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The courage that encountered and vanquished the greatly superior numbers of the rebel force, pursued and attacked them in their intrenchments, and paused not until the enemy was completely routed, merits and receives commendation.

The purpose of this war is to attack, pursue, and destroy a rebellious enemy, and to deliver the country from danger menaced by traitors. Alacrity, daring, courageous spirit, and patriotic zeal, on all occasions and under every circumstance, are expected from the army of the United States.

In the prompt and spirited movements and daring battle of Mill Springs, the nation will realize its hopes, and the people of the United States will rejoice to honor every soldier and officer who proves his courage by charging with the bayonet and storming intrenchments, or in the blaze of the enemy's fire.

By order of the President.

Edwin M. Stanton, Secretary of War.

A National account.

A correspondent gives the following detailed account of this battle:

Zollicoffer's (late) encampment, Jan. 20, 1862.
Here I sit in a cedar log cabin, inside the intrenchments of the wonderful position of old “Zolly,” to write you a letter on contraband paper, with a contraband pen and contraband ink. Where shall I begin — what shall I write first? There are incidents enough, if all recounted, to fill a volume; things that took place in this, the most complete victory, and most over-whelming, total overthrow the secession army has yet met with in this rebellion. To begin at the beginning and tell the story straight:

Just at daybreak on Sunday morning, the nineteenth of January, sharp firing commenced with the pickets in the same spot where the firing was last Friday night; the long roll beat in the Indiana Tenth, and they formed instantly and marched to the support of their pickets. The Tenth and Kinney's battery were close together, and half a mile in advance of every thing. The battery got ready for action on the instant, and awaited orders. By the way, Standart's battery and Wetmore's four-gun battery were both in park, one on each side of Kinney's battery. The First Tennessee was about a quarter of a mile in the rear of these batteries, in the Woods. The Fourth Kentucky, Col. Fry, was the next regiment on the road, half a mile in the rear of the batteries; it was forming as I ran past, getting to my own regiment, (for I slept in Kinney's battery ;) the Second Tennessee another quarter of a mile in the rear of the Fourth Kentucky. By this time the cavalry were running their horses all over the country, in every direction — except toward the firing, which still continued at intervals. The Second was just getting breakfast, and supposing it to be only a picket fight, kept on cooking and eating, though very few had eaten any thing when the column of our force appeared coming on in our rear. Lieut.-Col. Trewhit promptly got us into line and double-quicked us into the road ahead of the advancing column; the Fourth Kentucky had gone when we reached their encampment. The firing still continued, and very briskly; we kept on at double-quick, all hoping and believing that we would have a chance to smell burnt powder. But, when opposite the encampment of the Tenth Indiana, up rode the Colonel, and halted us for further orders; we all thought — if we didn't say it — d — n further orders.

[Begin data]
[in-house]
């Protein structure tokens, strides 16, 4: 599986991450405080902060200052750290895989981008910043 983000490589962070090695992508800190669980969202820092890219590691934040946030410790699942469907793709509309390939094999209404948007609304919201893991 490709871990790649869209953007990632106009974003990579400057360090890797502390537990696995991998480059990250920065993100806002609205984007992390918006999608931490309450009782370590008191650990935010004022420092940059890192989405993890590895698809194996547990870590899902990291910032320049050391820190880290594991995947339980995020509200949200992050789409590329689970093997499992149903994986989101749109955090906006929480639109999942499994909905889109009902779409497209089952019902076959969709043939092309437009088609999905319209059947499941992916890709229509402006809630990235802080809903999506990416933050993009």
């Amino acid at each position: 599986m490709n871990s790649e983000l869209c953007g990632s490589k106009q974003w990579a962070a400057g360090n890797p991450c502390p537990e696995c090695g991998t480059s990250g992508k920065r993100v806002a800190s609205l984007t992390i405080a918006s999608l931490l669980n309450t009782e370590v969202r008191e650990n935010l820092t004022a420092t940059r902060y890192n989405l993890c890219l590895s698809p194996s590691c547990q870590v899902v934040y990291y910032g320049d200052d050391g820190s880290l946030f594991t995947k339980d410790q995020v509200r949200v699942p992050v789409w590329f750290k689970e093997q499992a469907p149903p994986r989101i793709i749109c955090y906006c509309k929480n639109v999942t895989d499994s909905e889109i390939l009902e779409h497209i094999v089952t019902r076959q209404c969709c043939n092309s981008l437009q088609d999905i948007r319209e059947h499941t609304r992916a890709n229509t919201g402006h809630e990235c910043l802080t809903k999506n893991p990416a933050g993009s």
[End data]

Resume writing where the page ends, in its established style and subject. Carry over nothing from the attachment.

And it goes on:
The Tenth Indiana went into the woods about a quarter of a mile in advance of their tents, to the support of their pickets; and bravely did they support them, too, for over half an hour, against the whole force led against them; and never retreated a step, nor gave an inch of ground, until nearly surrounded by overwhelming numbers; then, to save themselves from being entirely surrounded, they. unwillingly gave, way. Here was a crisis, and yell on yell went up from the lantern-jawed secessionists; they thought the day was all their own. But, happily, any disastrous consequence was prevented by the arrival of the Fourth Kentucky and Ninth Ohio, to the support of the gallant Tenth. Again our men made a stand; now there was fighting in good earnest, and the Second Minnesota joined in with the Tenth and the Fourth and Ninth Ohio. Volley after volley rattled in quick succession, and sometimes it seemed as though there was only one continuous volley, interrupted now and then by the growling of the “yellow pups,” which had been brought to bear on the enemy; and when they once commenced they distributed their favors freely in all directions, in the shape of shot and shell; and, gentlemen, excuse me from being the recipient of any such favors. There were only two or three shots from cannon fired by the enemy, and they were either badly aimed or the pieces were out of range, for the shot did not disturb any body. Once they threw a shell into the air, which burst when some four or five hundred feet high. No damage was done by it, and their artillery seemed to be of no use to them whatever, while, on the contrary, ours seemed to be of immense use to us, and it was most ably and effectively handled. After a little more than two hours of hard fighting, a most tremendous volley of musketry, followed by a ringing shout from our side, seemed to have decided the battle in our favor, for from that time, although firing was kept up at intervals, the secessionists, whipped and cowed, began their retreat, which, in about twenty minutes more, became a total rout, and from the indications along the road which we afterward passed over, the fight appeared to have been a regular race from that point back to their intrenchments, to see who could get there first, and the devil take the hindmost.

All the credit and honor of this battle is due to the Tenth Indiana, the Ninth Ohio, the Fourth Kentucky, and Second Minnesota; for they did all the fighting, as it were, single-handed, with

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